Edmonton city council approves 5% property tax hike next year

Property owners in Edmonton can expect to pay about five per cent more in taxes in each of the next four years after city council approved the 2023-26 operating and capital budgets Friday.

Administration had proposed a 3.9 per cent property tax increase when it presented the operating budget in mid-November.

Amendments to the capital and operating budgets over the past week added to the tax levy. 

Council voted 9-4 in favour of the $7.9-billion capital budget. Those voting against included Tim Cartmell, Sarah Hamilton, Jennifer Rice and Karen Principe.

The operating budget passed 8-5 with Cartmell, Hamilton, Rice, Principe and Andrew Knack voting against it.

The operating budget for 2023 is $3.29 billion. As approved, it will be $3.34 billion in 2024, $3.48 billion in 2025 and $3.56 billion in 2026. 

Mayor Amarjeet Sohi said the budgets help create a more affordable city for lower-income residents by freezing users fees for recreation centres and increasing on-demand public transit and off-peak transit service. 

He also lauded council’s decision to invest in the bike lane implementation. 

“I wish we were at a lower rate,” Sohi told reporters after the vote. “But we worked hard and we tried to balance the needs of keeping services affordable.”

Coun. Aaron Paquette noted that tax increases in the past few years were low and can change as council adjusts the budgets twice a year.

“When it comes to mowing, there’s another opportunity in the spring to change the budget,” Paquette said. 

“Budgets are fluid. There’s a continuum.” 

It translates to a 4.96 per cent tax increase in 2023 and 2024, 4.95 per cent in 2025 and 4.39 per cent in 2026.

The owner of a typical household can expect to pay about $725 in 2023 for every $100,000 of assessed home value, an increase of $34 from 2022, the city says.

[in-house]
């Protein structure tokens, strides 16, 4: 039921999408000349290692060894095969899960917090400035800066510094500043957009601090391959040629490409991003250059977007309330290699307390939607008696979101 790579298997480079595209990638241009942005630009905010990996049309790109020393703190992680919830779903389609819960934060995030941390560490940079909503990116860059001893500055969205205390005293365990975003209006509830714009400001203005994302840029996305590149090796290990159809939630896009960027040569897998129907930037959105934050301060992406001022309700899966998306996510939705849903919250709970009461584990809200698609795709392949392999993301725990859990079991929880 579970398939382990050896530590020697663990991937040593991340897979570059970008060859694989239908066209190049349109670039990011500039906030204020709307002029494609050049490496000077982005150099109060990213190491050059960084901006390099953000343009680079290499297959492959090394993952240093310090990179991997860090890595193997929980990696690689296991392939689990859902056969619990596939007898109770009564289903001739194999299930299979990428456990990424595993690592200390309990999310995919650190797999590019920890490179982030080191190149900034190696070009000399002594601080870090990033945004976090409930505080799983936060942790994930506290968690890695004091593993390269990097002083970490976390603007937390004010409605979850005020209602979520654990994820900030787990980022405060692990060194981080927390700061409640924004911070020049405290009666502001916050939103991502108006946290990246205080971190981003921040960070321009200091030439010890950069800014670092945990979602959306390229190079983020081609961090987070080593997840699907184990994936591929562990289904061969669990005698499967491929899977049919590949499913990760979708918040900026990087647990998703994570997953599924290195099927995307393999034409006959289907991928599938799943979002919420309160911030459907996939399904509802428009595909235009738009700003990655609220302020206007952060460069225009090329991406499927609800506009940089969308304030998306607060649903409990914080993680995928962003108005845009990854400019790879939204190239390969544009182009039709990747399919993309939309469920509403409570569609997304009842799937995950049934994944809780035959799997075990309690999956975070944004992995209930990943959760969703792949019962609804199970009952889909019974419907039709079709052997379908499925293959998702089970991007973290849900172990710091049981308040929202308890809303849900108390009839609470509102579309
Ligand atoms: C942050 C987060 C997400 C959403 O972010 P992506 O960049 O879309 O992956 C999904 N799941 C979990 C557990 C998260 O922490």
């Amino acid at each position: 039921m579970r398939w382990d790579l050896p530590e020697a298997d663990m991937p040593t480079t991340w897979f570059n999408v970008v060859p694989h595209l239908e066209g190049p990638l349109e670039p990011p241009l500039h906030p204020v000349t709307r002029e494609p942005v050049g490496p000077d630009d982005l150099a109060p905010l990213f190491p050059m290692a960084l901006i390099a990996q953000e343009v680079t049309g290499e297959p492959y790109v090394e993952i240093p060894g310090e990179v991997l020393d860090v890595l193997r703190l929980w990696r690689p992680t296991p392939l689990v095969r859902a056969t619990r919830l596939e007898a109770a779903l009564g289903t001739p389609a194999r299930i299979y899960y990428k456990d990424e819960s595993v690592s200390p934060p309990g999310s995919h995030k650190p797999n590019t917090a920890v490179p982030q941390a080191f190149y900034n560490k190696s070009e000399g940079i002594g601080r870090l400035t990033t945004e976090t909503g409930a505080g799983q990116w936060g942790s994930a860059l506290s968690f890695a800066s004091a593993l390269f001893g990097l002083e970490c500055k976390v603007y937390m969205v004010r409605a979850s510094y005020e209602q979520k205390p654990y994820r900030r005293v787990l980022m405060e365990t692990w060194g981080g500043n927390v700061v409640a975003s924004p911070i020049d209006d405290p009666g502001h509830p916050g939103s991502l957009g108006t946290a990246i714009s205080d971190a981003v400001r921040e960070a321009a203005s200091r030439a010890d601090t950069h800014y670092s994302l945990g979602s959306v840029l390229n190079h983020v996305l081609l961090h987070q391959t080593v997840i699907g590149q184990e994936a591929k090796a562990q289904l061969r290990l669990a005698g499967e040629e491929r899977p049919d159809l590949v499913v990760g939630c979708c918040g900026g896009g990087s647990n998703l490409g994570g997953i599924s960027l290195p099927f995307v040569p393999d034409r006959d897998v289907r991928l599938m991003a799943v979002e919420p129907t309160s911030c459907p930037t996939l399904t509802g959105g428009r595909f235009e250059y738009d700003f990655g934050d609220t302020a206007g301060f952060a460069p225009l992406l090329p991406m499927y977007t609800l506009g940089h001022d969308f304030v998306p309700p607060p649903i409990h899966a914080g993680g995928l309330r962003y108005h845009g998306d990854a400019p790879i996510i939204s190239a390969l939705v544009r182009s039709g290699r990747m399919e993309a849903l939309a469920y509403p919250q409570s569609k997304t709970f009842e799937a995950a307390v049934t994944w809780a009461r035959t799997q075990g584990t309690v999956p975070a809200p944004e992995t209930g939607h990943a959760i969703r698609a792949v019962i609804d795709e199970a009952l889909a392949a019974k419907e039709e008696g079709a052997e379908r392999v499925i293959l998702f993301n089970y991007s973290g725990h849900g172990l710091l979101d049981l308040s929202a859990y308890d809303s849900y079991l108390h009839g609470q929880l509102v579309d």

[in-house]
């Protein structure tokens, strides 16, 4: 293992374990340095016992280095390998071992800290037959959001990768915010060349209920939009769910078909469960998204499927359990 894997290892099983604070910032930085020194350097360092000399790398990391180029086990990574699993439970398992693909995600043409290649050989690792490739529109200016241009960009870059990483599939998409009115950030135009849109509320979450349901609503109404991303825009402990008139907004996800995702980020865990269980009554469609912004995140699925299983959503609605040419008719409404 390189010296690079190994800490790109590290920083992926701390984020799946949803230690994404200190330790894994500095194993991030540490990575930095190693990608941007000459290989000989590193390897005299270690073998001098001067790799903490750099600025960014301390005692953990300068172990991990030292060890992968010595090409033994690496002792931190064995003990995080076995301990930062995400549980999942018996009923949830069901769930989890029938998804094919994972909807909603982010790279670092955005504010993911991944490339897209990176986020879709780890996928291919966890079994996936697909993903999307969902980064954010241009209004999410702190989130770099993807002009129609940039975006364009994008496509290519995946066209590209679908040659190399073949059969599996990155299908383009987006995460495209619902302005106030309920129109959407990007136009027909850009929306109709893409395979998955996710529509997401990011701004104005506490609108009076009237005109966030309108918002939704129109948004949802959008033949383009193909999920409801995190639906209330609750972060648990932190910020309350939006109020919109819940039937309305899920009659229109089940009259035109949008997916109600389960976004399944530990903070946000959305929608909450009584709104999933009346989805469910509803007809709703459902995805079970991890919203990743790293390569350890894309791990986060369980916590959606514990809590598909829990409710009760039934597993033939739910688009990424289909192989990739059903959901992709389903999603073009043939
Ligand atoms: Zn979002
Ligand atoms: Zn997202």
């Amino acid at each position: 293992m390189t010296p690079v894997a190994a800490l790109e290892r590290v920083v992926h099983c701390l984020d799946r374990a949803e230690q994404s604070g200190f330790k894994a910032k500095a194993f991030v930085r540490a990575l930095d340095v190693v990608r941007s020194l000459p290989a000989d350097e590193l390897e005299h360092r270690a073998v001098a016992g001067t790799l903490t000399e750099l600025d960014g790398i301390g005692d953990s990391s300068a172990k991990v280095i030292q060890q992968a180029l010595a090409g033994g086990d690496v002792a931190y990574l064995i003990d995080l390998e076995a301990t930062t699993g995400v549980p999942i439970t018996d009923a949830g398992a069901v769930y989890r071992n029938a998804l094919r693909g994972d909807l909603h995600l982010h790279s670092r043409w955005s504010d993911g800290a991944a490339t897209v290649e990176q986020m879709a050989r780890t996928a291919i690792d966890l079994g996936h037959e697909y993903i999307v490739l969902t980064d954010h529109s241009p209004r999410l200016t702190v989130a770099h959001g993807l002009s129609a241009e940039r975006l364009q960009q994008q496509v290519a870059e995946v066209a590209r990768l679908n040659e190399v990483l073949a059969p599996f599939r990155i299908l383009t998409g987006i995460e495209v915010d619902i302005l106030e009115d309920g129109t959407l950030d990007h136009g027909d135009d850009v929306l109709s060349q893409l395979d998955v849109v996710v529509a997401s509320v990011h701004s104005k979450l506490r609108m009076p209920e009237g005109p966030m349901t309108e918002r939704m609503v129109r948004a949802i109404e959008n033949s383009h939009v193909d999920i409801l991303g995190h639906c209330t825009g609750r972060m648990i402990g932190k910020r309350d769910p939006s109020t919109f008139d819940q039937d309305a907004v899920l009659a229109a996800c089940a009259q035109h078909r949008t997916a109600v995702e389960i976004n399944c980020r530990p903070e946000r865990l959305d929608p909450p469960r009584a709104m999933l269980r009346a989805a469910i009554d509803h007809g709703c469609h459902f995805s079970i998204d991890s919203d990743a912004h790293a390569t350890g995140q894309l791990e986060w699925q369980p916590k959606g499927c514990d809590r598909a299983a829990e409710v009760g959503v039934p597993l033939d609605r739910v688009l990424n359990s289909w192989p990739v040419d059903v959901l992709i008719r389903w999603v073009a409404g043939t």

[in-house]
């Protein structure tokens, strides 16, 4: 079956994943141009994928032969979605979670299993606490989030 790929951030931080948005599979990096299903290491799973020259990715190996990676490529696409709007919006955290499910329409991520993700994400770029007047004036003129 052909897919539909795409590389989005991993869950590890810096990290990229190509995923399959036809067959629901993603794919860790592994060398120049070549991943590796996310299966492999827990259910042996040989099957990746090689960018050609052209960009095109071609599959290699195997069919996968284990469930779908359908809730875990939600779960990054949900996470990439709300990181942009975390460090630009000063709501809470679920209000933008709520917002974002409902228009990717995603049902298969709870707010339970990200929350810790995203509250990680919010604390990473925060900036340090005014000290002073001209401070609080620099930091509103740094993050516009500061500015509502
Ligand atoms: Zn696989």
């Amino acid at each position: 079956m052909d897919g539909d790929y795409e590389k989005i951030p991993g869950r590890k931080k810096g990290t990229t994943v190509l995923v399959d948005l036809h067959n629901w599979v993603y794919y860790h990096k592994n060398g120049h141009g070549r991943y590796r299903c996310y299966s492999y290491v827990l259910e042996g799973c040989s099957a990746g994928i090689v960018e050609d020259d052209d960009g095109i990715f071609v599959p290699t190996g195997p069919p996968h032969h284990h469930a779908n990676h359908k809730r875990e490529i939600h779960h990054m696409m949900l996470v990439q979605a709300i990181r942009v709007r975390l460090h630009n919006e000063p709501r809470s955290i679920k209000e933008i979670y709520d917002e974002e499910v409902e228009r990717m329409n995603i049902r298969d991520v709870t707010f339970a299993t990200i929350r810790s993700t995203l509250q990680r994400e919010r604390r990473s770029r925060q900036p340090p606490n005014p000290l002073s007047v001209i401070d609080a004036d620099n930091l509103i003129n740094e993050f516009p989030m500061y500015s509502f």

Divisive vote on transit

Knack, who’s been on council for nine years, was emotional during closing comments Friday morning. 

“I never had such a hard time with my comments during budget because I know approving budget increases is hard, even when it’s smaller,” Knack said. “And for the first time, I was entering this debate very split specifically in regards to the operating budget.”

One of the most divisive votes was Wednesday night, when council voted 8-5 against funding Edmonton’s portion of a regional transit system — a plan that’s been in the works for eight years. 

Knack was a councillor representative on the Edmonton Metropolitan Transit Services Commission and voted to support the $13-million a year regional service. 

Cartmell said he was voting against the budgets in part because of the decision to withdraw from the regional transit plan.

“Make no mistake, trust has been lost,” Cartmell told council. “We’ve lost the trust of our collective communities around us.” 

Coun. Sarah Hamilton said in her five years as a councillor, she’s never voted against a budget.

“I’m afraid with our decision to leave the transit commission this week, we have set a dangerous precedent that Edmonton will be proceeding alone,” she said, calling the move “the death of regionalism.” 

This week, council had proposed and debated over 100 amendments to the operating budget, including a 36-part omnibus amendment. 

Climate action

Administration had not included funding for several climate action projects, which council introduced and passed in the amendment process. 

Those include $53 million for energy retrofits of city facilities, $34.5 million to develop district energy networks and $11.2 million toward an emissions-neutral fleet of vehicles.

Coun. Ashley Salvador said she was proud of what council accomplished. 

“We have had hard discussions, there have been hard decisions — very hard decisions and compromise,” Salvador said. “In this budget, I see that we are a city that takes climate action seriously.”

View original article here Source